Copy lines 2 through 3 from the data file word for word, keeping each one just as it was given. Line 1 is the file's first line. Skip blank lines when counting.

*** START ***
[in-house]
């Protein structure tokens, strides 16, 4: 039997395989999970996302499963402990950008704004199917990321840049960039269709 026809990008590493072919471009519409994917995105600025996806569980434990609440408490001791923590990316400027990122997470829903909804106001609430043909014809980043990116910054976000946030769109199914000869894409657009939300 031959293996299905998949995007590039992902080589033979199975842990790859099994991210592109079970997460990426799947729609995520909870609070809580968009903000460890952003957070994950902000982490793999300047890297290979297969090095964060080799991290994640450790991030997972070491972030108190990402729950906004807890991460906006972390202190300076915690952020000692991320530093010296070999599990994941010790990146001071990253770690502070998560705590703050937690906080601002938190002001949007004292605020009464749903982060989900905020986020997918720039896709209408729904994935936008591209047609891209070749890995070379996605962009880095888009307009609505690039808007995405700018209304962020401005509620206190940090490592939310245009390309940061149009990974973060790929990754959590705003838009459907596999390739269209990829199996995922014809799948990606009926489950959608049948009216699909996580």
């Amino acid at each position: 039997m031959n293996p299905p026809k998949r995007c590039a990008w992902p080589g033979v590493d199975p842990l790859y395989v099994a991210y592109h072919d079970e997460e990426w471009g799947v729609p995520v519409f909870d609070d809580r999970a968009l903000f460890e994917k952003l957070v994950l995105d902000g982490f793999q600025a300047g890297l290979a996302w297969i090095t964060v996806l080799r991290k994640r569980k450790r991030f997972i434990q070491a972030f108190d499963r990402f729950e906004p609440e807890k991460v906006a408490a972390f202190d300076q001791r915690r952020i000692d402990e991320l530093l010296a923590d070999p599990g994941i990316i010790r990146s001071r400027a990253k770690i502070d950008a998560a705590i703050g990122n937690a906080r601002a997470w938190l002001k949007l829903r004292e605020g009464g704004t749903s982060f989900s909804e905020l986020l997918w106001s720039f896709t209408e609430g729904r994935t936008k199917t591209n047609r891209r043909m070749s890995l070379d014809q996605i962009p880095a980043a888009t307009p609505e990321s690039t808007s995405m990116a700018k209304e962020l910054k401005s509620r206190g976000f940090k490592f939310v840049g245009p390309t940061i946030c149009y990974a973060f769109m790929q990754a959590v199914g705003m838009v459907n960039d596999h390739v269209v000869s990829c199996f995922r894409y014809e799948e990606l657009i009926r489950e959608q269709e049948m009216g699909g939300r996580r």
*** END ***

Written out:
């Protein structure tokens, strides 16, 4: 039997395989999970996302499963402990950008704004199917990321840049960039269709 026809990008590493072919471009519409994917995105600025996806569980434990609440408490001791923590990316400027990122997470829903909804106001609430043909014809980043990116910054976000946030769109199914000869894409657009939300 031959293996299905998949995007590039992902080589033979199975842990790859099994991210592109079970997460990426799947729609995520909870609070809580968009903000460890952003957070994950902000982490793999300047890297290979297969090095964060080799991290994640450790991030997972070491972030108190990402729950906004807890991460906006972390202190300076915690952020000692991320530093010296070999599990994941010790990146001071990253770690502070998560705590703050937690906080601002938190002001949007004292605020009464749903982060989900905020986020997918720039896709209408729904994935936008591209047609891209070749890995070379996605962009880095888009307009609505690039808007995405700018209304962020401005509620206190940090490592939310245009390309940061149009990974973060790929990754959590705003838009459907596999390739269209990829199996995922014809799948990606009926489950959608049948009216699909996580």
């Amino acid at each position: 039997m031959n293996p299905p026809k998949r995007c590039a990008w992902p080589g033979v590493d199975p842990l790859y395989v099994a991210y592109h072919d079970e997460e990426w471009g799947v729609p995520v519409f909870d609070d809580r999970a968009l903000f460890e994917k952003l957070v994950l995105d902000g982490f793999q600025a300047g890297l290979a996302w297969i090095t964060v996806l080799r991290k994640r569980k450790r991030f997972i434990q070491a972030f108190d499963r990402f729950e906004p609440e807890k991460v906006a408490a972390f202190d300076q001791r915690r952020i000692d402990e991320l530093l010296a923590d070999p599990g994941i990316i010790r990146s001071r400027a990253k770690i502070d950008a998560a705590i703050g990122n937690a906080r601002a997470w938190l002001k949007l829903r004292e605020g009464g704004t749903s982060f989900s909804e905020l986020l997918w106001s720039f896709t209408e609430g729904r994935t936008k199917t591209n047609r891209r043909m070749s890995l070379d014809q996605i962009p880095a980043a888009t307009p609505e990321s690039t808007s995405m990116a700018k209304e962020l910054k401005s509620r206190g976000f940090k490592f939310v840049g245009p390309t940061i946030c149009y990974a973060f769109m790929q990754a959590v199914g705003m838009v459907n960039d596999h390739v269209v000869s990829c199996f995922r894409y014809e799948e990606l657009i009926r489950e959608q269709e049948m009216g699909g939300r996580r």